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Iran’s Officials Suggest People Wear Worn-Out Clothes

2.4 million Iranians slipped into poverty in the previous year as a result of rising medical costs, which is rising drastically in 2021.
2.4 million Iranians slipped into poverty in the previous year as a result of rising medical costs, which is rising drastically in 2021.

With the rise of inflation and increasing prices in Iran, and the decrease of the people’s purchasing power, Iran’s state-run media is constantly suggesting the people eat less and wear less. A few days ago, one of the regime’s showmen named Rambod Javan suggested that people go on diet to confront the high prices on his Instagram page, which faced negative reactions from the public.

Now in another TV show, the regime has collected a few women who explained how they were wearing their children’s worn-out clothes. This show faced the frustration of the people too, and many reacted angrily and negatively on social media.

The state-run daily Aftab-e Yazd wrote about this event: “It seems that the poverty of the people has become a good subject for the (state) TV to allow itself to insult the people and hurt them. Once an actor called them clumsy and the other one said while the costs are high, they should take a diet, and now they are teaching the people how they should patch their clothes so that they could use them a second time.

“The story started when in a TV show they (government) collected some women together which was broadcasted from the Channel 3, and they spoke about how they can wear on their children’s worn-out clothes. In fact, they want to say while the high prices and inflation have decreased the purchasing power of the people they should eat and wear less.

“Those responsible for this situation are officials who did not care about the people and because of their mismanagement, they have created high prices which have led to the poverty of the people.

“As far as you cannot be a cure for the people’s pain, do not insult them and quell them with senseless speeches.”

The reaction of the people on social media spoke volumes:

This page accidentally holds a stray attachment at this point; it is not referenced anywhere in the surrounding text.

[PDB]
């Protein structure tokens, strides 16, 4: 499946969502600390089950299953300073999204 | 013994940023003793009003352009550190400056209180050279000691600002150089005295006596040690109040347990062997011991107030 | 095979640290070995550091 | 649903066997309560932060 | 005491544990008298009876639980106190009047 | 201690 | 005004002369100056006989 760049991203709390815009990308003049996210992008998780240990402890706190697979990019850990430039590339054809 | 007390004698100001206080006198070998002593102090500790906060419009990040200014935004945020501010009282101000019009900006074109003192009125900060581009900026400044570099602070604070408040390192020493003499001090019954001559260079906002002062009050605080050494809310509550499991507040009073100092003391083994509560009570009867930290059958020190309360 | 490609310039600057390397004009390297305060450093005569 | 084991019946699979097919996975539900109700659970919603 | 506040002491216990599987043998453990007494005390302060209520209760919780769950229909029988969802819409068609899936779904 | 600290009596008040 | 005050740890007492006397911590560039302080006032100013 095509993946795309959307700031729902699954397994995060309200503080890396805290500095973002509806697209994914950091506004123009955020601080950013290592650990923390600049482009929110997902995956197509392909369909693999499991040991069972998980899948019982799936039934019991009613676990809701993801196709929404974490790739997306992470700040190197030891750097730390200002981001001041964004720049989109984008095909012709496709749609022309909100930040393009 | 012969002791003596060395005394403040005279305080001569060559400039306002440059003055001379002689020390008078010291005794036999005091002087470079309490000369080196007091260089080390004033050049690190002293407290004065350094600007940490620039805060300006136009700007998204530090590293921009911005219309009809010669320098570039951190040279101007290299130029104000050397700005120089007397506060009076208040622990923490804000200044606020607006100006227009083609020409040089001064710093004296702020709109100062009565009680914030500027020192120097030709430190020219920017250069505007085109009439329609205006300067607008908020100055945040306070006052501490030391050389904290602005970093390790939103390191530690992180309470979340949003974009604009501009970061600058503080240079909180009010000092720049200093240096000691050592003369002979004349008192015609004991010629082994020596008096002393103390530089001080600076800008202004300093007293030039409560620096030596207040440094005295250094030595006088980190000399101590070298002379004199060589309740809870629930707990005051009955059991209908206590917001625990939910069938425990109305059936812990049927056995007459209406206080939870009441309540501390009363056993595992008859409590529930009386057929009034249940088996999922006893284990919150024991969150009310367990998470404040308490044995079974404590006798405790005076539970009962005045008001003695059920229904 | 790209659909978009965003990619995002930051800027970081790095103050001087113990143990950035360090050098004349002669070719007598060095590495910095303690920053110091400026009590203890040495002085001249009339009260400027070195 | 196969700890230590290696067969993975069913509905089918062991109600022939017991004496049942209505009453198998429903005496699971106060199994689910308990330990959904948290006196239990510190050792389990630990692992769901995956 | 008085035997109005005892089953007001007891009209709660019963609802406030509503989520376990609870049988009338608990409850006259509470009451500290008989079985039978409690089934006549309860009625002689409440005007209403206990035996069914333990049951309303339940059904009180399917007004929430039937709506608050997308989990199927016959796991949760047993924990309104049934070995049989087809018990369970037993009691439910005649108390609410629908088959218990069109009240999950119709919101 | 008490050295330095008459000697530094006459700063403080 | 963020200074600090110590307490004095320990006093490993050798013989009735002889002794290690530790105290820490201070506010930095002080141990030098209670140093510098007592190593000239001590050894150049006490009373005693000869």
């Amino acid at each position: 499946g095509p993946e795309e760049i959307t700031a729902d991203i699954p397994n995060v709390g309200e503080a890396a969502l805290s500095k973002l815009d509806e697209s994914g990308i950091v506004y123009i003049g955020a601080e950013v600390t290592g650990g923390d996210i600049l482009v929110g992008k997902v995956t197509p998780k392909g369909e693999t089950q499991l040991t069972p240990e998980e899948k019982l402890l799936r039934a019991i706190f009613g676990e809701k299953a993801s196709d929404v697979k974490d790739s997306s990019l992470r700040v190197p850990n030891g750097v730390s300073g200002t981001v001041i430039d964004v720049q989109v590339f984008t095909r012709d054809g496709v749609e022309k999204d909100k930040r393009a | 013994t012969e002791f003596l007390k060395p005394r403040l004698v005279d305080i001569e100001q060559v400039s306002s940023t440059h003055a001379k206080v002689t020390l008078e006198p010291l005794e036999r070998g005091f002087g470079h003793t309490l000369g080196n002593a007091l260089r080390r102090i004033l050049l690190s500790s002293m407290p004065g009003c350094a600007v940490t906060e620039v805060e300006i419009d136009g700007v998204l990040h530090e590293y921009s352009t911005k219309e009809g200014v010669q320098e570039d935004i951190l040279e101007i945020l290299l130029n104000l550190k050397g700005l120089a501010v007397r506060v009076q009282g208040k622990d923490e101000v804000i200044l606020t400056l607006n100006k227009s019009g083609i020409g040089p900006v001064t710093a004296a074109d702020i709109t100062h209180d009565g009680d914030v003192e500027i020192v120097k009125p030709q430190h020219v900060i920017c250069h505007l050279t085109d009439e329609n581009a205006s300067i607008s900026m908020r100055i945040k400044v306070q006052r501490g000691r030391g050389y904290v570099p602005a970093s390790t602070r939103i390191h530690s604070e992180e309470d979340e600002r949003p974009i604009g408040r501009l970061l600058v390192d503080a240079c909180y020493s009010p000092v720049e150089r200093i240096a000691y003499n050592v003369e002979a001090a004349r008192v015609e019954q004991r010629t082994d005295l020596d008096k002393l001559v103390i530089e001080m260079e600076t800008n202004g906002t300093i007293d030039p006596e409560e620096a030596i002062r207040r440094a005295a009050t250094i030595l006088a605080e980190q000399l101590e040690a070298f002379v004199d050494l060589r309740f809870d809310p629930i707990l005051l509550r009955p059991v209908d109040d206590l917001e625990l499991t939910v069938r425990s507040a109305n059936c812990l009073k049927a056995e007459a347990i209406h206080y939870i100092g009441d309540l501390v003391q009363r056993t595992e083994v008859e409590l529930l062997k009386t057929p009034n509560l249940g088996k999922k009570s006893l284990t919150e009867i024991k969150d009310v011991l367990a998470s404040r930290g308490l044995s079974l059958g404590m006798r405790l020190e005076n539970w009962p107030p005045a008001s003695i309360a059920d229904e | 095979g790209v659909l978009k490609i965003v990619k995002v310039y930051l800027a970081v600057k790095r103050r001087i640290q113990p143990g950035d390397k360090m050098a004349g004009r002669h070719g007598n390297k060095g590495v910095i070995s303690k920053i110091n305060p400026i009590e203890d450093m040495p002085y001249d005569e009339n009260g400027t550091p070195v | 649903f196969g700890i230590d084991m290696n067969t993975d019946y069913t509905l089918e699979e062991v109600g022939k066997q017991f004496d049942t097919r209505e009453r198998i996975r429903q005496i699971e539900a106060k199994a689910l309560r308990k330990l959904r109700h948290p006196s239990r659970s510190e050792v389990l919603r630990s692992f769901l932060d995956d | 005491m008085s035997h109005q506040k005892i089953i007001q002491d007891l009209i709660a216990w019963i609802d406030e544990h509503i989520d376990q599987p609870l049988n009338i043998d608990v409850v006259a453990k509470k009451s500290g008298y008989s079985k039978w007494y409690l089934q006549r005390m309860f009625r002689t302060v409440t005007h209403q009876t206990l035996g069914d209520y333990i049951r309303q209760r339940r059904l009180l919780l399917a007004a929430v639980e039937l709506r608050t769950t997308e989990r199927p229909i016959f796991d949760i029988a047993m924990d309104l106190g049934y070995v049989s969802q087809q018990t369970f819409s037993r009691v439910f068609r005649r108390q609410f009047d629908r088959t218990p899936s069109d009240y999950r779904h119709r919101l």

One said: “The officials should teach people how they should milk a camel so that every family should have a camel in their garden.”

Another one said: “Only the furniture and interior design of the room of this show reached millions. Now they are teaching the people how they should wear worn-out clothes.”

Another one said: “Why everything you say is just for the people, and not for you yourselves?”

Another one said: “Why are they expecting all the time that the people close their eyes on their welfare, but they are not ready to bring the welfare to the people’s houses?”

Another one said: “Some women with aristocratic and expensive clothes are sitting in a TV show and are speaking about the avails of worn-out clothes. This is the level of the thought of the managers of this organization from public opinion.”

Another one said: “That Baklava that they are eating cost 200,000 tomans per kilo. That scarf that the woman is wearing costs 300,000 tomans. This is ugly that you are saying to wear a child’s worn-out sock, and then you are drinking your tea with a Baklava. At least eat Gorgi biscuits. It is shameful that instead of taking the path of progression and wealth they are going the contra way. From religious views, being wealthy is an advantage.”

Another one said: “This is how they are normalizing poverty and indigence; they are saying that if you have no money there is no need to complain, it is enough that you sew the torn parts of your life.”

Another one said: “People are begging on the streets and the officials do not care and are expressing only slogans. One is becoming excited about the prescription that they are giving us.”

Another one said: “The people of other countries are changing every year the cloth mode, buy every year new phones and other gadgets that we cannot even afford, and are using everything until it disjoints, and they will teach us about how to have a primitive life. Do even we have enough money to become a consumerist?”